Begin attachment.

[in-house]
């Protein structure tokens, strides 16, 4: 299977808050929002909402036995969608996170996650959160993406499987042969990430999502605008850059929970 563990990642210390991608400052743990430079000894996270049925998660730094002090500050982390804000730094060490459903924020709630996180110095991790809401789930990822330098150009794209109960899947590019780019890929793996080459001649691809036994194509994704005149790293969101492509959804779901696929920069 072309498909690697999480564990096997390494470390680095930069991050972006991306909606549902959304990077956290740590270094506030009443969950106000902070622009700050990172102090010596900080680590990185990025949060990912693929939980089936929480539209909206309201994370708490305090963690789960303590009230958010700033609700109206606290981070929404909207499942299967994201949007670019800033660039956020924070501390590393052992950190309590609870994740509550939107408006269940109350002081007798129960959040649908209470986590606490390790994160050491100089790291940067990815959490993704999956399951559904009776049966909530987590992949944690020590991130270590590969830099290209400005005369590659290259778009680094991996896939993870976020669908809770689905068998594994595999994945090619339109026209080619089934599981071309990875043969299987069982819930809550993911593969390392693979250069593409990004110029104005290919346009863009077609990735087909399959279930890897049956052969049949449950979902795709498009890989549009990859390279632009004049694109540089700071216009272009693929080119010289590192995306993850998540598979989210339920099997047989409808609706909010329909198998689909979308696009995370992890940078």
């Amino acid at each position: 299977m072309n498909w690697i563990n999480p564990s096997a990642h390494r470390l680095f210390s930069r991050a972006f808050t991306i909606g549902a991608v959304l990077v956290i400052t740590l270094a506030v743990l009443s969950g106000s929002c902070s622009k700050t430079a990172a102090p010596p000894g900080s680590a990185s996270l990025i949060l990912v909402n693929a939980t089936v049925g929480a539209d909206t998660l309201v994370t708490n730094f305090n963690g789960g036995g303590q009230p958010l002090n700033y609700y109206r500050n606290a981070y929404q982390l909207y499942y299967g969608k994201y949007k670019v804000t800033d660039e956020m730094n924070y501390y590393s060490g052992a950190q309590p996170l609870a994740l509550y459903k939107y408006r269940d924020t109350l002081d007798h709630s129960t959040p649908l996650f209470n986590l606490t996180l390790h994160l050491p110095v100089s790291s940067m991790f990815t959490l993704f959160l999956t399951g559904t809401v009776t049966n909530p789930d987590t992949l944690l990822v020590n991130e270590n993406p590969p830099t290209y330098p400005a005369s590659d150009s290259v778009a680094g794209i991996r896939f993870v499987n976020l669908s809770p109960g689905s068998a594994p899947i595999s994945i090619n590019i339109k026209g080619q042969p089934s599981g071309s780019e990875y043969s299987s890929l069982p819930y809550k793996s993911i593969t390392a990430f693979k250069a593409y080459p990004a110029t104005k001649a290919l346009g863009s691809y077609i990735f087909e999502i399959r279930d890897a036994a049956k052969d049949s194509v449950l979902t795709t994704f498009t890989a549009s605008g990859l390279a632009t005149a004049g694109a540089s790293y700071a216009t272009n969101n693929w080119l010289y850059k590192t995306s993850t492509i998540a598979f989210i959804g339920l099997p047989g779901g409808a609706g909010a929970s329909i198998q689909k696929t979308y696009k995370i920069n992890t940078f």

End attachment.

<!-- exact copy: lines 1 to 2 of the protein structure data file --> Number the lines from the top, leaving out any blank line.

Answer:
[in-house]
């Protein structure tokens, strides 16, 4: 299977808050929002909402036995969608996170996650959160993406499987042969990430999502605008850059929970 563990990642210390991608400052743990430079000894996270049925998660730094002090500050982390804000730094060490459903924020709630996180110095991790809401789930990822330098150009794209109960899947590019780019890929793996080459001649691809036994194509994704005149790293969101492509959804779901696929920069 072309498909690697999480564990096997390494470390680095930069991050972006991306909606549902959304990077956290740590270094506030009443969950106000902070622009700050990172102090010596900080680590990185990025949060990912693929939980089936929480539209909206309201994370708490305090963690789960303590009230958010700033609700109206606290981070929404909207499942299967994201949007670019800033660039956020924070501390590393052992950190309590609870994740509550939107408006269940109350002081007798129960959040649908209470986590606490390790994160050491100089790291940067990815959490993704999956399951559904009776049966909530987590992949944690020590991130270590590969830099290209400005005369590659290259778009680094991996896939993870976020669908809770689905068998594994595999994945090619339109026209080619089934599981071309990875043969299987069982819930809550993911593969390392693979250069593409990004110029104005290919346009863009077609990735087909399959279930890897049956052969049949449950979902795709498009890989549009990859390279632009004049694109540089700071216009272009693929080119010289590192995306993850998540598979989210339920099997047989409808609706909010329909198998689909979308696009995370992890940078």